Oh, the Silver Slipper has a campground right on the bay. Basically a clean parking lot with individual concrete pads for each campsite. $35 with Bay view and $25 for the Inland view. Seems a bit pricey for my taste.

I went into “Old Town” Bay St Louis and had a great lunch at the Buttercup. I sat out on their porch, a wonderful breeze and a sparkling sunny day. The owner of the shop talked to me about the area. The downtown area still looks devastated from the hurricane, but many shops are opening up and they are really busy on weekends. He told me not only the locals but so many of the volunteers and workers re-building the area come downtown on their days off. Good to see them supporting the local business’s.

Since I was so close, I toured the John C Stennis Space Center. This is where they test all of the rocket engines for the space shuttle. There are over 30 agencies that work on this 135,000 acre base. The base is so large as to provide a buffer for the sound created by testing those huge engines. Trent Lott was able to get many agencies moved to this remote location and to bring jobs to Mississippi. When I worked for the Navy, our personnel department and all personnel actions for the Navy ended up going to Stennis. Created a heck of a mess as I recall. For years while I worked for the Navy, I thought Stennis was a person, not an entire base. Dahhhh.

The exhibits are mainly for the kids. I was hoping to see a mock-up of the space station, but it turned out to be a tube made out of nylon tenting material, with a few flat displays inside. Not very realistic. They did have an Apollo capsule on display and a story board showing the new space vehicles that will one day fly into space. Looks to me more like the first Apollo missions, except there will be two rockets, the Ares I and Ares V. Ares I will transport humans into space, where as the Ares V will be an unmanned vehicle, transporting larger payloads into space for the astronauts to use once in space. They also had displays from NOA, The Naval Oceanographic Administration. An interesting computer generated film showed the current influences (updated constantly) on the planet, like volcanoes, earth quakes and weather changes. When looked at from a global perspective, our planet is in constant change. Well worth the time it took to watch the film/presentation.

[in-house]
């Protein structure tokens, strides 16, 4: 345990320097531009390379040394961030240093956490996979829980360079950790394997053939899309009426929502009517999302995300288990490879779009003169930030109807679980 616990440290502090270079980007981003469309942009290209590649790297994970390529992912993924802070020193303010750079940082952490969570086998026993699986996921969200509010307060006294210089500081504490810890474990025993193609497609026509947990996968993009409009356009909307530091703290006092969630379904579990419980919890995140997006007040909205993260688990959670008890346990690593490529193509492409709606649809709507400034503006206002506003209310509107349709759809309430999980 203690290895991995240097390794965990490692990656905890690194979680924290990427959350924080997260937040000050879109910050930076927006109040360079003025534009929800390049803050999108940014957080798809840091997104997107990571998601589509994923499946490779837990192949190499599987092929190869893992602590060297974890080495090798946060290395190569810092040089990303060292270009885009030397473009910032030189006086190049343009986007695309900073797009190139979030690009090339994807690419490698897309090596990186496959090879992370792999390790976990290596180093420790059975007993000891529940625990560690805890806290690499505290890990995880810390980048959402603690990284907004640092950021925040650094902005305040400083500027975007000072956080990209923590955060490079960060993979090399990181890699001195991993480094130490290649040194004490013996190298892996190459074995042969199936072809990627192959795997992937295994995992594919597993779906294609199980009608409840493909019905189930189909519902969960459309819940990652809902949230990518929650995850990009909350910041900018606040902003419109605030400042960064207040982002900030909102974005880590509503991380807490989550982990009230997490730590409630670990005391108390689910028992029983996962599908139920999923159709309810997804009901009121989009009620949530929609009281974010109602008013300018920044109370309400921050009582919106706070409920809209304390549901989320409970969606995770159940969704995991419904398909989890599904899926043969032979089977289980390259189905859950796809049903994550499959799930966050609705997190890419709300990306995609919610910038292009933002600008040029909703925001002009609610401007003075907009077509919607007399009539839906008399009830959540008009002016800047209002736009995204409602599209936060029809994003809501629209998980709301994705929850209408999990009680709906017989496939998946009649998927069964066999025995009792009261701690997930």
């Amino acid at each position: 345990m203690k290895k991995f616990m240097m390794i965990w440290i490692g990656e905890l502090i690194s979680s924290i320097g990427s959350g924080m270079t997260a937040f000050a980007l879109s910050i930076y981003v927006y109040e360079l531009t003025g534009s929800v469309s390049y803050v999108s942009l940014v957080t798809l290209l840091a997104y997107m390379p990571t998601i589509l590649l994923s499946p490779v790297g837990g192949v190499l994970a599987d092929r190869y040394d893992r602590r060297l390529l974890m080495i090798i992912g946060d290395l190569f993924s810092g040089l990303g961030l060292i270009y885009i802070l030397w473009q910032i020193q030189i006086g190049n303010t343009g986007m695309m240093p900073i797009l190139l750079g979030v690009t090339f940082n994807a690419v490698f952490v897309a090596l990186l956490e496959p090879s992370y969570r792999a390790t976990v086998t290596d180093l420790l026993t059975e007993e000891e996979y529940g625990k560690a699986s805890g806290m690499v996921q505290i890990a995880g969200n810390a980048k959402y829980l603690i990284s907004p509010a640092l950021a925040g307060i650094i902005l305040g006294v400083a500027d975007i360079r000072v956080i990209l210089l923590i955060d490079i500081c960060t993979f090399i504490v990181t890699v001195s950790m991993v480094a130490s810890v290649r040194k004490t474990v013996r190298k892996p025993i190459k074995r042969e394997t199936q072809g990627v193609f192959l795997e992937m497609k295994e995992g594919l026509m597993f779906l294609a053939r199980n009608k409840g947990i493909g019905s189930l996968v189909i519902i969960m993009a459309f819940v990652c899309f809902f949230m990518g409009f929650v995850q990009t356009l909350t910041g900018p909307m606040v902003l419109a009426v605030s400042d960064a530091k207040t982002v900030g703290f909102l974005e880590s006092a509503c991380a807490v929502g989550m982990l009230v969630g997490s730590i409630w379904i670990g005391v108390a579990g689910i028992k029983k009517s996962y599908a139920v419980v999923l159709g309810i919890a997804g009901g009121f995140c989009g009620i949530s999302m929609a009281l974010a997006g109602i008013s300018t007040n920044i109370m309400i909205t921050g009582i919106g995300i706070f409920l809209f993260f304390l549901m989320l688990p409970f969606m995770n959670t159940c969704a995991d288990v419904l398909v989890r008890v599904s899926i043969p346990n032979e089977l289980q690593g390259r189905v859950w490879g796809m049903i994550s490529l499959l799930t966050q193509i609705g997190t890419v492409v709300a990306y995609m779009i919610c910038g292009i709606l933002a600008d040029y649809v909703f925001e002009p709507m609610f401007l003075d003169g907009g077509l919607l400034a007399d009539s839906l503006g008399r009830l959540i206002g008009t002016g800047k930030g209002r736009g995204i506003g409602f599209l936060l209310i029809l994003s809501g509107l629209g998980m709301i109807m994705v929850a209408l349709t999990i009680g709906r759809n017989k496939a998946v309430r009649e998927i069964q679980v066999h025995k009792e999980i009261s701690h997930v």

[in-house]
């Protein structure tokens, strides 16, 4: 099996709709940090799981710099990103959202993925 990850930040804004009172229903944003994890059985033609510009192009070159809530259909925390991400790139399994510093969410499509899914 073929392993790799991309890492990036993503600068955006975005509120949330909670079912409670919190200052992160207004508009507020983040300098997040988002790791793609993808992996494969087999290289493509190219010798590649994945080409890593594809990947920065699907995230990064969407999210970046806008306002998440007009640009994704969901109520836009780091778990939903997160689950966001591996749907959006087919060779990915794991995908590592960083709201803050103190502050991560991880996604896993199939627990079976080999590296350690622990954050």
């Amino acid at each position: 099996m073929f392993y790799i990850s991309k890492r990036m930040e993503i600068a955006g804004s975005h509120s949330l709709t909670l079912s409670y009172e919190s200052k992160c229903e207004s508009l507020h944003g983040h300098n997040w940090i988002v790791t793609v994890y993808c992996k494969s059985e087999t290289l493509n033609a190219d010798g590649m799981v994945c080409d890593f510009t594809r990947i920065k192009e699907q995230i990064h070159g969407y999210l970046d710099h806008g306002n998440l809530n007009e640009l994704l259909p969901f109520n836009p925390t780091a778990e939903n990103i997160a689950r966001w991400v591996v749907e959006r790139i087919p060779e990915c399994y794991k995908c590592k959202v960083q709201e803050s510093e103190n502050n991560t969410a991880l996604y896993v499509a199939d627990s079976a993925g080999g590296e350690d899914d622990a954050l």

Back in Old Town (Bay St Louis) I had to visit the Alice Moseley Folk Art Museum.

Wow, what an inspiring story! A brilliant young Lady, who was destined to graduate from college with honors, has her life put on hold after her father commits suicide and leaves a note to her to drop out of college and take care of the family. After years of doing just that, marrying at age 26, finishing college, becoming a teacher for most of her life, she begins to paint at the age of 65, as a way to stop from going crazy after taking care of a mother-in-law with Alzheimer’s.